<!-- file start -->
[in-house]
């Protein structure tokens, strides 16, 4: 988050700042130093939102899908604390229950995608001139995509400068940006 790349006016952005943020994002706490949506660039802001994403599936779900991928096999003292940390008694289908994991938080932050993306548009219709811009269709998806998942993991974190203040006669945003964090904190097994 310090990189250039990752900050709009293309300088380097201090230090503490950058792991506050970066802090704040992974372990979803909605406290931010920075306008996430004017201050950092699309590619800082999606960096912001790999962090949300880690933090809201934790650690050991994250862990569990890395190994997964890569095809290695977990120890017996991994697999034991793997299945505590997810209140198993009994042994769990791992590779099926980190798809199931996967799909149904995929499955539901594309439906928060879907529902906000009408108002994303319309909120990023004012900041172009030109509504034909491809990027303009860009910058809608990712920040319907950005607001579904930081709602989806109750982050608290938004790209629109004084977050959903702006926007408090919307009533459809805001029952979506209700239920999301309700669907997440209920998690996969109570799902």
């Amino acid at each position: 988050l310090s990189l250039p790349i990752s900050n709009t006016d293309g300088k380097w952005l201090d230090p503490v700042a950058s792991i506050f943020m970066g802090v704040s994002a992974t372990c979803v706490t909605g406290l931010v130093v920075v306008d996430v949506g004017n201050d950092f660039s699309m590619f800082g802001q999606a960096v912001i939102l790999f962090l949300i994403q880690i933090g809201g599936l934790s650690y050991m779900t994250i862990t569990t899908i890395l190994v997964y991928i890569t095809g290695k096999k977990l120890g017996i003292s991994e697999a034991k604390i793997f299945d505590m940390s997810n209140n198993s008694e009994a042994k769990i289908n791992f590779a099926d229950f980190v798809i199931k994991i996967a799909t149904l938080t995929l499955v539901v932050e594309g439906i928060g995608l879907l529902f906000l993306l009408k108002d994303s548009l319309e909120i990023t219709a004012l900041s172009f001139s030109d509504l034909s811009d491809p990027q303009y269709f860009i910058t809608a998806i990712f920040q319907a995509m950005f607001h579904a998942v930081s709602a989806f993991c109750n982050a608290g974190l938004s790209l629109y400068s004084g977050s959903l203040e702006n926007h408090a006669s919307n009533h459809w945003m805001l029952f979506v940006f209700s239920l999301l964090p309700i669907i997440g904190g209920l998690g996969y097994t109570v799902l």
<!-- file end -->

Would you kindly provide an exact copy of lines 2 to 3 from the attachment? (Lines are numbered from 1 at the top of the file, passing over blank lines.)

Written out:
């Protein structure tokens, strides 16, 4: 988050700042130093939102899908604390229950995608001139995509400068940006 790349006016952005943020994002706490949506660039802001994403599936779900991928096999003292940390008694289908994991938080932050993306548009219709811009269709998806998942993991974190203040006669945003964090904190097994 310090990189250039990752900050709009293309300088380097201090230090503490950058792991506050970066802090704040992974372990979803909605406290931010920075306008996430004017201050950092699309590619800082999606960096912001790999962090949300880690933090809201934790650690050991994250862990569990890395190994997964890569095809290695977990120890017996991994697999034991793997299945505590997810209140198993009994042994769990791992590779099926980190798809199931996967799909149904995929499955539901594309439906928060879907529902906000009408108002994303319309909120990023004012900041172009030109509504034909491809990027303009860009910058809608990712920040319907950005607001579904930081709602989806109750982050608290938004790209629109004084977050959903702006926007408090919307009533459809805001029952979506209700239920999301309700669907997440209920998690996969109570799902």
């Amino acid at each position: 988050l310090s990189l250039p790349i990752s900050n709009t006016d293309g300088k380097w952005l201090d230090p503490v700042a950058s792991i506050f943020m970066g802090v704040s994002a992974t372990c979803v706490t909605g406290l931010v130093v920075v306008d996430v949506g004017n201050d950092f660039s699309m590619f800082g802001q999606a960096v912001i939102l790999f962090l949300i994403q880690i933090g809201g599936l934790s650690y050991m779900t994250i862990t569990t899908i890395l190994v997964y991928i890569t095809g290695k096999k977990l120890g017996i003292s991994e697999a034991k604390i793997f299945d505590m940390s997810n209140n198993s008694e009994a042994k769990i289908n791992f590779a099926d229950f980190v798809i199931k994991i996967a799909t149904l938080t995929l499955v539901v932050e594309g439906i928060g995608l879907l529902f906000l993306l009408k108002d994303s548009l319309e909120i990023t219709a004012l900041s172009f001139s030109d509504l034909s811009d491809p990027q303009y269709f860009i910058t809608a998806i990712f920040q319907a995509m950005f607001h579904a998942v930081s709602a989806f993991c109750n982050a608290g974190l938004s790209l629109y400068s004084g977050s959903l203040e702006n926007h408090a006669s919307n009533h459809w945003m805001l029952f979506v940006f209700s239920l999301l964090p309700i669907i997440g904190g209920l998690g996969y097994t109570v799902l």